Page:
Solutions exist both inside and outside the current legal system. Some artists simply disregard the law and replace formal channels of production and distribution with grassroots methods. Many of them are obscure enough (and poor enough) to be overlooked by lawyers scouring for infringement. Some may be strategically trying to get into trouble so their case can set a new legal precedent and perhaps expand the boundaries of fair use to cover sampling. The band Negativland was sued for doing a parody of a U2 song. They are now strong advocates for fair use. Detritus provides resources to revitalize culture by recycling art and music. Droplift is a creative way of distribution where homemade CDs are distributed by being dropped off at record stores without the owners' knowledge. This way, musicians can bypass traditional channels of distribution (through a record label) and still reach an audience.
Others are working within the current legal system to preserve and expand the public domain. This includes fighting to keep copyright terms reasonable and also creating alternative copyright licenses to promote a culture of sharing. Right now, the owner of a copyright automatically has control over how their work can be legally copied or used. But what if someone if willing to share work for free (or at least for an acknowledgement)? They can inform others that their work is part of the public domain by tagging it with a free art license from Copyleft. Creative Commons is another organization creating alternative licenses. These licenses allow artists to identify their work as "shareable" within specified limits. This way, others can use their work without worrying about being sued. This philosophy of "open culture" comes in part from the Free Software movement.
Finally, technologists are creating tools that facilitate sampling. New software, including Final Scratch, allow DJs to spin MP3 files, instead of only vinyl, on a turntable. There are also lots of free tools for making digital art and music on the Linux platform. And soon, we may even have technology that allows us to easily catalog, access and sample video clips. Marc Davis, a professor at U.C. Berkeley, hopes his project, Garage Cinema Research, will empower the media-consuming public to become media creators. Technologies that facilitate sampling have the power to create new business models that allow sampling to be both profitable for the copyright holder through widespread licensing and affordable and legal for the user.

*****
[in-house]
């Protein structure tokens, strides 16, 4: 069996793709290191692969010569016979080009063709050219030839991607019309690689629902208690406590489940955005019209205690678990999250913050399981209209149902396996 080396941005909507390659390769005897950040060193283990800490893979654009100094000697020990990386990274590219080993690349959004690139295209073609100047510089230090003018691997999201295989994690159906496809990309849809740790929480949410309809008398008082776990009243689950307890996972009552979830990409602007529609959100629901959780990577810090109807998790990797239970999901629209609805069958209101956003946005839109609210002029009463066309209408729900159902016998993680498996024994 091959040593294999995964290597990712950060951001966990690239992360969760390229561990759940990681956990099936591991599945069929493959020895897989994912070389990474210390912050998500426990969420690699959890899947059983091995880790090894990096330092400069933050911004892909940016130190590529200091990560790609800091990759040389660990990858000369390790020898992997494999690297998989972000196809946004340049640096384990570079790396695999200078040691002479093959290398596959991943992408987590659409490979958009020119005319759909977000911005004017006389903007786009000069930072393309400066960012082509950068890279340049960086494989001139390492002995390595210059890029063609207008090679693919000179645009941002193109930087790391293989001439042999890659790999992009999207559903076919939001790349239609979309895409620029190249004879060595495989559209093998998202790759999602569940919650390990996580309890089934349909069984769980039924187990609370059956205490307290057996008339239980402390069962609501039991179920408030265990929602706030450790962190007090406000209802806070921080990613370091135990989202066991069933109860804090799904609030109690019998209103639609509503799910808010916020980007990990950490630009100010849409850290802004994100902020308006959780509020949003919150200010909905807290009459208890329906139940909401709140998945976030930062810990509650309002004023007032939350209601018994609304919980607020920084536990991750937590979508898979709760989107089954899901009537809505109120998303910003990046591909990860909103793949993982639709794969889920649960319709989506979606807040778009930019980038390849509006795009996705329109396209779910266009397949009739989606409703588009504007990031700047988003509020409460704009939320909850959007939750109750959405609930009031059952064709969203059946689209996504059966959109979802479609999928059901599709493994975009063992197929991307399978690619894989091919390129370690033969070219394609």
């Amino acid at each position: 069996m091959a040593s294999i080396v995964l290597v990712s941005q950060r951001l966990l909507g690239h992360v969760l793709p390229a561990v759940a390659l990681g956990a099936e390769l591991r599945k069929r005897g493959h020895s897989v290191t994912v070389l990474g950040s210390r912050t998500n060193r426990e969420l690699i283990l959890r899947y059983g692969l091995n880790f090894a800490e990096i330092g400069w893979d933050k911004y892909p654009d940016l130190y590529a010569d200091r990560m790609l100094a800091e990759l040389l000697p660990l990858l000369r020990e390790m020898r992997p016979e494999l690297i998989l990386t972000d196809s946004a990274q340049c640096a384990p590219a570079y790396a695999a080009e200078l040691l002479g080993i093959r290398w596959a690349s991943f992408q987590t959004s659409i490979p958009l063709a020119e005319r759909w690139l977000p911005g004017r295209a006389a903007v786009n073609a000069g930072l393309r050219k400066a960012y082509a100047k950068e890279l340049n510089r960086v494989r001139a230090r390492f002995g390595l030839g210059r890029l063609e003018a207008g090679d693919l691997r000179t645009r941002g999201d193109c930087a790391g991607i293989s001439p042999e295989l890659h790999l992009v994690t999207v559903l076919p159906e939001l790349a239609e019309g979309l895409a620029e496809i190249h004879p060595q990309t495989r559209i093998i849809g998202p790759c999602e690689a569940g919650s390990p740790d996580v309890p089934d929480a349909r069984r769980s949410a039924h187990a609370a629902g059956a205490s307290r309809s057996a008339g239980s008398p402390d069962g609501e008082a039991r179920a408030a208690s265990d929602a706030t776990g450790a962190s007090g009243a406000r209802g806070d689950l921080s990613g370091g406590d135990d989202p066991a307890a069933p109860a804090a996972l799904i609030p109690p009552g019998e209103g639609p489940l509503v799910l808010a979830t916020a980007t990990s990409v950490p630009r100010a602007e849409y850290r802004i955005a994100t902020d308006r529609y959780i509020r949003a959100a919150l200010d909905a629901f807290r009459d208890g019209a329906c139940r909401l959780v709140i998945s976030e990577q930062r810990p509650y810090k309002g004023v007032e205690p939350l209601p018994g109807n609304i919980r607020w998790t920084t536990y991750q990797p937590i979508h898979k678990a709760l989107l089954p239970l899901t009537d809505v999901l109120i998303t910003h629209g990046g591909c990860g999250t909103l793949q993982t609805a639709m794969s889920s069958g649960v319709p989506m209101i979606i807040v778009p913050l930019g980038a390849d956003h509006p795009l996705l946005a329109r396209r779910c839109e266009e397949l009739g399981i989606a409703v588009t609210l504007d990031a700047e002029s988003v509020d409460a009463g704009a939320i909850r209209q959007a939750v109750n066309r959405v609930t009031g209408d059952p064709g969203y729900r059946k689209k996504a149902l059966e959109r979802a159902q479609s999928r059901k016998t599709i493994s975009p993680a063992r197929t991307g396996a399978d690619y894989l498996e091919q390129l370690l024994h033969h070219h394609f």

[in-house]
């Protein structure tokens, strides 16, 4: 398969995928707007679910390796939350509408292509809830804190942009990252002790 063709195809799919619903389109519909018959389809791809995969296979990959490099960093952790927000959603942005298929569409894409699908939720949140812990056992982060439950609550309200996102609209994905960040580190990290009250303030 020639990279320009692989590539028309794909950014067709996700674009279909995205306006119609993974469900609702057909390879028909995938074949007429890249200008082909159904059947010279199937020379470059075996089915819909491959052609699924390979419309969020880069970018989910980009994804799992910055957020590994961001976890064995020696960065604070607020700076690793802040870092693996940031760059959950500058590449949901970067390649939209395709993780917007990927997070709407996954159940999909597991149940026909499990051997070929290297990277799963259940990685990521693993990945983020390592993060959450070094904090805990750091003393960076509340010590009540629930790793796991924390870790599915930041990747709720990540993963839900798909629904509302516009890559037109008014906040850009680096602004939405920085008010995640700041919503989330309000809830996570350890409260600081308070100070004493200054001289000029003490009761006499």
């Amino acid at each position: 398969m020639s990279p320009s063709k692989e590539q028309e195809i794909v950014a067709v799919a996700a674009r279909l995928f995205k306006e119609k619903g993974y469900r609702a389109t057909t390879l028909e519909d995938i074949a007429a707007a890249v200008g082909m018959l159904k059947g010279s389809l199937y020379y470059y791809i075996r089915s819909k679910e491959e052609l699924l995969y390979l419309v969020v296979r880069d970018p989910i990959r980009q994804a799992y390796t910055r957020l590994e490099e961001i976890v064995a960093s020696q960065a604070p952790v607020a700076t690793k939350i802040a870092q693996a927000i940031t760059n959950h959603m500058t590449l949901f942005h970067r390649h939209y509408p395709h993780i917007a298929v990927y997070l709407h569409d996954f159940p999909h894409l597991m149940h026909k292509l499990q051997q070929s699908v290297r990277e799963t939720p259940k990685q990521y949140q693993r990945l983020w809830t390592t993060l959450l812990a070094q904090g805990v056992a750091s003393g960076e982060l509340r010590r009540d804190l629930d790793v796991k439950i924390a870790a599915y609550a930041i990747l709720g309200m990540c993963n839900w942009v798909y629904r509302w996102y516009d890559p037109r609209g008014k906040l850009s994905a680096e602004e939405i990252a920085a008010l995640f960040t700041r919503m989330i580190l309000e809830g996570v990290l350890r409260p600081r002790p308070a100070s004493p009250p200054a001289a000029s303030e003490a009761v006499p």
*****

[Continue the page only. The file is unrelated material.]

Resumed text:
This work in art, law and technology is critical to preserving a creative culture and democratic dialogue. In a New York Times article, Andras Szanto of Columbia University said, "These days, many artists are more afraid of getting a cease-and-desist letter than of outright censorship." However, these cease-and-desist letters are a kind of censorship - corporate censorship borne of the current intellectual property system. If the current system is not challenged, free expression will soon be a privilege, not a right, available only to an elite who can hoard expression and silence those who dare to speak.
[Resources: California Lawyers for the Arts, Volunteer Lawyers for the Arts and Lawyers for the Creative Arts provide information and referrals to low cost or free legal services. Chilling Effects, keeps an archive of cease and desist letters to document restrictions to free expression. Raw materials for sampling can be found through Textz.com, the Prelinger Archives, and Open Content. The Free Expression Project recently published a policy report on how copyright threatens intellectual freedom. ]Posted by Lisa Wang at December 20, 2002 12:31 PM